Greg Fitzsimmons
Life on Stage
Comedy Central

By Nick A. Zaino III

Greg Fitzsimmons is a solid, tight comedy writer. That talent won him four Daytime Emmys as part of the Ellen DeGeneres Show staff, made his book Dear Mrs. Fitzsimmons: Tales of Redemption From An Irish Mailbox a worthy read, and helps make him a stand-out onstage. He’s a veteran with more than 20 years of experience as a comic, which makes it a happy occasion to see he’s finally getting his first one-hour special, called Life on Stage, on Comedy Central. That’s the resume Fitzsimmons brings, which means it’s not surprising that Life is filled with clever material, but disappointing when he indulges in a few tired premises.

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He is engaging from the start, establishing a philosophy that life is for living. Fitzsimmons believes young people don’t take advantage of their youth these days. “You’re conservative; you’re guarded,” he says. “You don’t do coke.” He then urges a young woman in the front row to try cocaine: “Do it! Not a lot. Don’t get hooked. You don’t have the money to get hooked; you’re poor.”

Enjoy being young, because you won’t be beautiful forever. You won’t be able to indulge yourself later on. Your first day is your best day, and it’s all downhill from there. That’s the message from Fitzsimmons’s voice of authority, someone who previously let his friends convince him to quit drinking. It was, he says, a mistake. He could handle his drinking; it was his friends who had the problem. Sure, he has kids now, and he should probably be saving for college, but if the kids are smart enough, they’ll get scholarships. If not, they shouldn’t go to college. In his ideal life, Fitzsimmons would spend his last days running down the street drunk and in debt, trailed by an army of his illegitimate children, buying them all cake on credit.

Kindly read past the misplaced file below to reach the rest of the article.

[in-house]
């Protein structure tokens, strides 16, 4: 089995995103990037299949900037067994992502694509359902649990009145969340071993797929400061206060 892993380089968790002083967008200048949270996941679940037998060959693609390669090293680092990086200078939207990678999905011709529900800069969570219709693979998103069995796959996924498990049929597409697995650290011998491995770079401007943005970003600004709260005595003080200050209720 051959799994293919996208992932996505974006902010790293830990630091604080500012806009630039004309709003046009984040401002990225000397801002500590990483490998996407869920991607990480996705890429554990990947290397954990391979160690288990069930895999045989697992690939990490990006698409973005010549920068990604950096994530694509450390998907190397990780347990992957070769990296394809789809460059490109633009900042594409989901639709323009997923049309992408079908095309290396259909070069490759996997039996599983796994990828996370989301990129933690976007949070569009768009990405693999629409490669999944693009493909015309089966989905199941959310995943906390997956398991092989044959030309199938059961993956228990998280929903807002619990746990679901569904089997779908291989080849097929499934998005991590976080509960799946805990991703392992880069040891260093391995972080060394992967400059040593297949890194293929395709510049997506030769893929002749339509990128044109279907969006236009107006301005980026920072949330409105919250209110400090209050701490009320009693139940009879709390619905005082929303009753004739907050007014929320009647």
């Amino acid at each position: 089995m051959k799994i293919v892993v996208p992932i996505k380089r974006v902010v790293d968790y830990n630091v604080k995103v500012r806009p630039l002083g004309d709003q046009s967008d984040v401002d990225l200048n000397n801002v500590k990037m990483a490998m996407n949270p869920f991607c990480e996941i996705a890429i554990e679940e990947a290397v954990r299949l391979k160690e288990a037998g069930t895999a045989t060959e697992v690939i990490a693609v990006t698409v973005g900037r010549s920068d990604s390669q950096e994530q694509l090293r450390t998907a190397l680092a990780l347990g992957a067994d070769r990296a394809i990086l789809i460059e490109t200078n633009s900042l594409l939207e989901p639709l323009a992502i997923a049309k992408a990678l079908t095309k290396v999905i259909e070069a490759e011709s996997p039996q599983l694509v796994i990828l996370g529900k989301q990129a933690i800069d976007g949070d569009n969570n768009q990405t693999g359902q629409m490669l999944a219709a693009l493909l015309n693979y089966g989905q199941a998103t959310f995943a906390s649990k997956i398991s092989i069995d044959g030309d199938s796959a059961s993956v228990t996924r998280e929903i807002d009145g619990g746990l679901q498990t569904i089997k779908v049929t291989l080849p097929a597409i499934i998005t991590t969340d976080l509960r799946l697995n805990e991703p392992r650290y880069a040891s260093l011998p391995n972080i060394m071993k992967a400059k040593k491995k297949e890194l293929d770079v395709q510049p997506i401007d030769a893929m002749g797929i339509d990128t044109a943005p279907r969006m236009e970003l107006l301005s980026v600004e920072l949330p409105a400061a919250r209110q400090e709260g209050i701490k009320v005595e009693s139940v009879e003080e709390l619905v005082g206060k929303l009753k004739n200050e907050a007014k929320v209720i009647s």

The friction with that philosophy comes when Fitzsimmons reveals that he exercises (even though it hurts), he bought a Prius to celebrate his midlife crisis, and he had beautiful hair just long enough to get his wife to marry him before it fell out. He’s smart to begin Life with a laissez-faire attitude, because it provides context to some of the more everyday middle-aged complaints that follow.

The special is peppered with a few standard bits any comedian could have written, and that’s where Fitzsimmons loses momentum. Men will do anything for oral sex. Women look beautiful when they masturbate; men don’t. White guys can’t use certain racially-charged words. Fitzsimmons uses “colored” and “negro” as his examples. He can’t say those words, but he can write checks to the NAACP and the United Negro College Fund. That’s been pointed out by comedians (and civilians) in the past, and Fitzsimmons doesn’t put a new spin on it. It seems highly unlikely he was ever chastised for using those words in his day-to-day speech. But these speed bumps are the exception to the rule. Fitzsimmons is smarter than that material, and for most of Life, he shows it.

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